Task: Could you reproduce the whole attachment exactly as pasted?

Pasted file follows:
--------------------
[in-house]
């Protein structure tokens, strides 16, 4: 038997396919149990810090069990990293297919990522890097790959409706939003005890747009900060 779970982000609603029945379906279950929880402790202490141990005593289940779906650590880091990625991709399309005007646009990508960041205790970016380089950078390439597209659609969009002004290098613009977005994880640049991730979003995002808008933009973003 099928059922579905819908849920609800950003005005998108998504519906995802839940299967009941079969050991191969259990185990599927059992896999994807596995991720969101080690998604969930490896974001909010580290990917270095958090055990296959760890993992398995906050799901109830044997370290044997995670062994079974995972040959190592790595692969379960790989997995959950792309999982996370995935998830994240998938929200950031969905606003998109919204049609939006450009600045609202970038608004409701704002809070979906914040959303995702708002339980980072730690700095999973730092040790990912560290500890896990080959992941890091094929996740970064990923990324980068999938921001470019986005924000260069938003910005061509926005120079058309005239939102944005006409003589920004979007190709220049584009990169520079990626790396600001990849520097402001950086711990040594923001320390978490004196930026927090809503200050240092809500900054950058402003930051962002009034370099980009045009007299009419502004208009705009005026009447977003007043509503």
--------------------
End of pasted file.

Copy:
[in-house]
């Protein structure tokens, strides 16, 4: 038997396919149990810090069990990293297919990522890097790959409706939003005890747009900060 779970982000609603029945379906279950929880402790202490141990005593289940779906650590880091990625991709399309005007646009990508960041205790970016380089950078390439597209659609969009002004290098613009977005994880640049991730979003995002808008933009973003 099928059922579905819908849920609800950003005005998108998504519906995802839940299967009941079969050991191969259990185990599927059992896999994807596995991720969101080690998604969930490896974001909010580290990917270095958090055990296959760890993992398995906050799901109830044997370290044997995670062994079974995972040959190592790595692969379960790989997995959950792309999982996370995935998830994240998938929200950031969905606003998109919204049609939006450009600045609202970038608004409701704002809070979906914040959303995702708002339980980072730690700095999973730092040790990912560290500890896990080959992941890091094929996740970064990923990324980068999938921001470019986005924000260069938003910005061509926005120079058309005239939102944005006409003589920004979007190709220049584009990169520079990626790396600001990849520097402001950086711990040594923001320390978490004196930026927090809503200050240092809500900054950058402003930051962002009034370099980009045009007299009419502004208009705009005026009447977003007043509503």